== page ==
The Finns are living in the post-gender-equality era. They are where most other countries aspire to be.
Since the Parliament Act of 1906, the women and men in Finland have exercised the equal right to vote and to stand for elections for any office.
Within a year of the passage of this Act, 19 female MPs in Finland made it to the parliament.
Ms. Miina Sillanpää of the workers’ movement became the first female minister in 1926.
Even though the Parliament Act of 1906 structuralized the base for gender equality in Finland, the tradition for the representation of the women existed even earlier. The tax payer female members of the guilds were allowed to vote during the Swedish Age of Liberty (1718-1772).
The predecessor state of the modern Finland, the Grand Duchy of Finland, which was part of the Russian Empire, granted the tax-paying women the municipal suffrage in the countryside in 1863, and to the women in cities in 1872.
Ms. Tarja Halonen was the first female to be elected as the President of Finland, in 2000. She was reelected in 2006.
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Everything starts with education.
In 1870, Ms. Maria Tschetschulin became the first female to be accepted as student at a university. This encouraged many girls’ schools to start preparing the female students for university.
By 1882, the women were given the right to teach in the grammar schools for girls.
By 1915, the girls and boys started to receive the same education in the school system.
When the girls were given the level playing field with the boys, they proved themselves in the areas previously believed to be a domain for the boys.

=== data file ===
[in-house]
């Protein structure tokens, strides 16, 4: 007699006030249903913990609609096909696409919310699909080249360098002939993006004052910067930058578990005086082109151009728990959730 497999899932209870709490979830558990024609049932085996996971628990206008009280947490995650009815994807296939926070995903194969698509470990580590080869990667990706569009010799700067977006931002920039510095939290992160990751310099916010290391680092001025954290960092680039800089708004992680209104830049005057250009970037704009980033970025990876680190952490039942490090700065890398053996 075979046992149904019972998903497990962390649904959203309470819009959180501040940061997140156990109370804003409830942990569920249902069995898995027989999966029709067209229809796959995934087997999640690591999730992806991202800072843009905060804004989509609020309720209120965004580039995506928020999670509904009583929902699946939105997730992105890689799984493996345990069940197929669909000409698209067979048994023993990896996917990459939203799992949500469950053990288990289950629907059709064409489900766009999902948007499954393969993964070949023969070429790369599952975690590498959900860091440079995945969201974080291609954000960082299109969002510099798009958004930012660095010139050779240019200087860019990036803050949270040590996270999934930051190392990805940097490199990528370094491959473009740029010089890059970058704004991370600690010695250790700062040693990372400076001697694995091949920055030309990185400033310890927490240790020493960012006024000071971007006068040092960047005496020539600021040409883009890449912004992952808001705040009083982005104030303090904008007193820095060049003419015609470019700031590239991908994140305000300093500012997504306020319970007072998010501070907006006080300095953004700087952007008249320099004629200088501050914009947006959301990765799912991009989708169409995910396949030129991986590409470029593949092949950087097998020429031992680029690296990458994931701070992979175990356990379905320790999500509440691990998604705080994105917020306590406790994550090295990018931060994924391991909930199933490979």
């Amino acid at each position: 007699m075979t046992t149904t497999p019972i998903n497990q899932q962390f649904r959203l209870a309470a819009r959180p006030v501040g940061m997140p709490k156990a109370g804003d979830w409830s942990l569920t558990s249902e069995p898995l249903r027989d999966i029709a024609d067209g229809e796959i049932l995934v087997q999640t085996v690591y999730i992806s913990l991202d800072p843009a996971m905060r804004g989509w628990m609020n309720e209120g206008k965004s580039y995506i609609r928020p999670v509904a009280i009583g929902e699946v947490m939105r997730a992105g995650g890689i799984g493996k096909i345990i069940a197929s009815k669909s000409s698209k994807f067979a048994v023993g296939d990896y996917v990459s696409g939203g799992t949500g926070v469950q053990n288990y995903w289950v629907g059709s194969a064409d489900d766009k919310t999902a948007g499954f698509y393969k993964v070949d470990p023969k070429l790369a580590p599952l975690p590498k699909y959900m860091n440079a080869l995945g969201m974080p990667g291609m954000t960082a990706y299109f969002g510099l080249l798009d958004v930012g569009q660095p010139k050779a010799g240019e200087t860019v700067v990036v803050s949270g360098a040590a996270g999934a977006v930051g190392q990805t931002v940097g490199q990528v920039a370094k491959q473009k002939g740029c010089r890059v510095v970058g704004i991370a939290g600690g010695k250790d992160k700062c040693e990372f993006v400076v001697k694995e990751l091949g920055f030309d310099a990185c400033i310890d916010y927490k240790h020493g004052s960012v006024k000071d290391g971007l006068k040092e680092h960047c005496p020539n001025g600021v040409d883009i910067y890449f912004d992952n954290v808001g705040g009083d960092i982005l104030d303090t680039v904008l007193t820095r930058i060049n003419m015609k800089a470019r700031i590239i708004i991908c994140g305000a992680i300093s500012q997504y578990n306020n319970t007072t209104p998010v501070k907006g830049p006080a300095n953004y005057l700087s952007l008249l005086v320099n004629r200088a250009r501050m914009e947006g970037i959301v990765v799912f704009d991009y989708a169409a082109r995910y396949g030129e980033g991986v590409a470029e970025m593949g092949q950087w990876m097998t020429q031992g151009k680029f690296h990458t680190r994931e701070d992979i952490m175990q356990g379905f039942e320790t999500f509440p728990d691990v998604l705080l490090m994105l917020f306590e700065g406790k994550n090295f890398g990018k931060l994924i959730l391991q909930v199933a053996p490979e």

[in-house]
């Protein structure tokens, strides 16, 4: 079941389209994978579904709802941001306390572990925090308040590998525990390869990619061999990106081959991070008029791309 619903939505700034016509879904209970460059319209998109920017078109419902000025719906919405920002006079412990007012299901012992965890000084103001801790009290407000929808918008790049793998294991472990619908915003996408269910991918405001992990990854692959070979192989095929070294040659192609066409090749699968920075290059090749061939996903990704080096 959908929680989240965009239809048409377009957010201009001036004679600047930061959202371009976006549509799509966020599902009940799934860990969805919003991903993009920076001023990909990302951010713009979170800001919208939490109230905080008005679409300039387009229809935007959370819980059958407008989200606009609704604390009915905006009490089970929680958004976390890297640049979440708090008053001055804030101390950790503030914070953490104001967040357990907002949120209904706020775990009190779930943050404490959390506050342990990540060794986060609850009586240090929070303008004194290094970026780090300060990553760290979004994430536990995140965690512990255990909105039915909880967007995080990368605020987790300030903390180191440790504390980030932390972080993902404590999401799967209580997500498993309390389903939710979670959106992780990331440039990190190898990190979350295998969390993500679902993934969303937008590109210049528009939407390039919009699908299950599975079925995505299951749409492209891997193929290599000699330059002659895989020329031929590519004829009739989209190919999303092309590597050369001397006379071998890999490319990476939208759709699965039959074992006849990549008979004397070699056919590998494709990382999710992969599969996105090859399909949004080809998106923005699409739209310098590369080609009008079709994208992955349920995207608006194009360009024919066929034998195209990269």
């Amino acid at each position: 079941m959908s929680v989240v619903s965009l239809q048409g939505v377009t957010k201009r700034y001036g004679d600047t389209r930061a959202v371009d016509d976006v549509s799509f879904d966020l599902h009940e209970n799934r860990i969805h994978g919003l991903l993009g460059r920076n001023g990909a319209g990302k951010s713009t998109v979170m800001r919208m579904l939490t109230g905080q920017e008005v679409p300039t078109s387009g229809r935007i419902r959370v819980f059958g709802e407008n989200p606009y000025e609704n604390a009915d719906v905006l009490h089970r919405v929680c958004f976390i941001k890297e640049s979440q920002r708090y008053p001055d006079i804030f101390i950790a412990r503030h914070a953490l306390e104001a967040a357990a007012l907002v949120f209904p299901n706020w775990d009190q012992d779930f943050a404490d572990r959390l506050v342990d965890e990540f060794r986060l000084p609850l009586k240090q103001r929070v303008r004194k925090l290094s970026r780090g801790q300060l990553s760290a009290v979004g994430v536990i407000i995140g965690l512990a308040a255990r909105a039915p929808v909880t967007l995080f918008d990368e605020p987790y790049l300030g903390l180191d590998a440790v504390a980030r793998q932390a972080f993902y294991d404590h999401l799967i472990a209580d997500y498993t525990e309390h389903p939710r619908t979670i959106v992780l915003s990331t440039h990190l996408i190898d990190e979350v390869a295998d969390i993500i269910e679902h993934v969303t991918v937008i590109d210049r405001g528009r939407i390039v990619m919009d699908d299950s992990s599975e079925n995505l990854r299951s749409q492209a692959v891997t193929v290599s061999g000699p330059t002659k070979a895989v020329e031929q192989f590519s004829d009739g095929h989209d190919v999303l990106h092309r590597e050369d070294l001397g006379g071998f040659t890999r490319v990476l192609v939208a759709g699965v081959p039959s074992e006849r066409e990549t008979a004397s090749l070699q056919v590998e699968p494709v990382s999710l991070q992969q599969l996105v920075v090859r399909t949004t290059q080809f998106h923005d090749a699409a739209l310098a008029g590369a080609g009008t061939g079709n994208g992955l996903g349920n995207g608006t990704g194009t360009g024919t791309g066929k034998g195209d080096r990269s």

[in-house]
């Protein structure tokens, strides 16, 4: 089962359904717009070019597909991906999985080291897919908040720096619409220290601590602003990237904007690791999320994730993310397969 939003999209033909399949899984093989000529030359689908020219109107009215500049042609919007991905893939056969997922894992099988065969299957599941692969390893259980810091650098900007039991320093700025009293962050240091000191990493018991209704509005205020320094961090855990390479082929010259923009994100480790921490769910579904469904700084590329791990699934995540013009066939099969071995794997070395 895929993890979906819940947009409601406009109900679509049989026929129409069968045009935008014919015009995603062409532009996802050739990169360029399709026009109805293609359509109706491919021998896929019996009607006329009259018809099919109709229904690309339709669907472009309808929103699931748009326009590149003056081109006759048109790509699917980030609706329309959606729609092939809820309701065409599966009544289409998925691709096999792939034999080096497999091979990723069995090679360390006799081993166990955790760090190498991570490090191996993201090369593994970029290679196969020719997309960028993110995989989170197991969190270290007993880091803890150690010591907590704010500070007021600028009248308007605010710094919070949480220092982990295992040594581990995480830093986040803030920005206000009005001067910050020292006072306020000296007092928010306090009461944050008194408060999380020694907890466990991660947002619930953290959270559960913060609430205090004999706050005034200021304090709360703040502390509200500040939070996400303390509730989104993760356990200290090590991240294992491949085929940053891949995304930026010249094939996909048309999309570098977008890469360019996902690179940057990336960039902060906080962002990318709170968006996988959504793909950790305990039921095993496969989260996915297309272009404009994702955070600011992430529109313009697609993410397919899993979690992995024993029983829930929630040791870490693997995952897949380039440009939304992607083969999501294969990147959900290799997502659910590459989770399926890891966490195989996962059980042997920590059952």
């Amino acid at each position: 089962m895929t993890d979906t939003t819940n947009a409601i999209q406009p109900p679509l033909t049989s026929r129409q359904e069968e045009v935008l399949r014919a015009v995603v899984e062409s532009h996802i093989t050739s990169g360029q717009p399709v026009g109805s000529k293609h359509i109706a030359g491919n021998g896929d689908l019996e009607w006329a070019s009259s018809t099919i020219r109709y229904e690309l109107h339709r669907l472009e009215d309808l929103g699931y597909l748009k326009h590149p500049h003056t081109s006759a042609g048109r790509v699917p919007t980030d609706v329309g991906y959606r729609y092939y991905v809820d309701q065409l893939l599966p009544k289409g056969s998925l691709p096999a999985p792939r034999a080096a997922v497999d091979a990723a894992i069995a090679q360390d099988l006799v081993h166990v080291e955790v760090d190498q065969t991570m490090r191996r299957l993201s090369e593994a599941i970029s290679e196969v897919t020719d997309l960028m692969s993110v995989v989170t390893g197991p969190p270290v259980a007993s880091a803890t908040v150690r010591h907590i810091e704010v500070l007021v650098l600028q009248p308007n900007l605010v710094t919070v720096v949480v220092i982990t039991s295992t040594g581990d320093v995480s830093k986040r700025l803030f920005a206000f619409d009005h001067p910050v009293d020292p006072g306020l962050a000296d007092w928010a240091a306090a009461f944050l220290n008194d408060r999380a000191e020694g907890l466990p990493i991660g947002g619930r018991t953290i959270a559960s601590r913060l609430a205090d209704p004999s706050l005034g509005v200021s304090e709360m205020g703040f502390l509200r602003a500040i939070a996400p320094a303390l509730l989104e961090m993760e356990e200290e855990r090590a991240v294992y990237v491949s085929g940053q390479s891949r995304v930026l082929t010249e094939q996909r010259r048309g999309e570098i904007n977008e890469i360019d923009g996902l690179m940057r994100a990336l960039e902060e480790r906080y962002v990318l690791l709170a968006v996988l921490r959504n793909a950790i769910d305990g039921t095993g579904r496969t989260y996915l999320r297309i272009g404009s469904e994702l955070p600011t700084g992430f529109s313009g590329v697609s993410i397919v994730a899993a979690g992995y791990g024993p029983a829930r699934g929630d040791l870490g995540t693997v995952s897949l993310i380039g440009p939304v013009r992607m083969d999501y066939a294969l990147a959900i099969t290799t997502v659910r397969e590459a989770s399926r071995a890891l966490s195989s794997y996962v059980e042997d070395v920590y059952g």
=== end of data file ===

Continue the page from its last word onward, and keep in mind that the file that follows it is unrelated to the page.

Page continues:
Generally the excellence in the mathematical skills is an area dominated by the boys but in Finland the proportion of top performing girls is the same as the top performing boys. This is the case with only three countries in the world – Finland, Australia, and Canada.
The women constitute more than 32% of the students studying computer science and mathematics in Finland.
About 32% of the self-employed labour force in Finland consists of women.
The overall representation of women in the work force is more than 51%. In a typical organization or company, one would find more females than males in the team.
The gender equality is an integral feature of the system. A company that has at least 30 employees, must have a gender equality plan that includes a comparison of the pay of the males and the females. The ministry of social affairs and health and other related organizations provide guidelines for gender equality planning.
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In this picture, from left to right, are Finland’s Minister of Education Li Andersson, 32; Minister of Finance Katri Kulmuni, 32; Prime Minister Sanna Marin, 34; and Interior Minister Maria Ohisal, 34. [This picture is copy right to AFP/Getty Images]
The Finland’s newest Prime Minister took office in December 2019, leading a coalition government in which all five party leaders are women. At 34, Sanna Marin is the world’s youngest head of state, and three of her other coalition leaders are also younger than 35. Twelve of the nineteen new Finnish cabinet members are women, meaning Finland’s government has the second-highest percentage of female ministers in the world, after Spain. Prime Minister Marin represents the Social Democrat Party, and previously served as Transportation Minister after being elected to parliament in 2015.
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If we describe the present government in Finland as victory of feminism, we will be greatly reducing the value of what has actually been achieved.
This is not about the tussle of genders. This is about the way we treat a person, regardless of the gender. This is about genuine equality.
As said earlier, Finland is in the era of post-gender-equality. The voters did not look at the gender of the candidate. They sent to office the people they thought can run the country best. Their ability to deliver on the promises, not their gender, is the decisive factor. /// nCa, 21 January 2020
To be continued . . .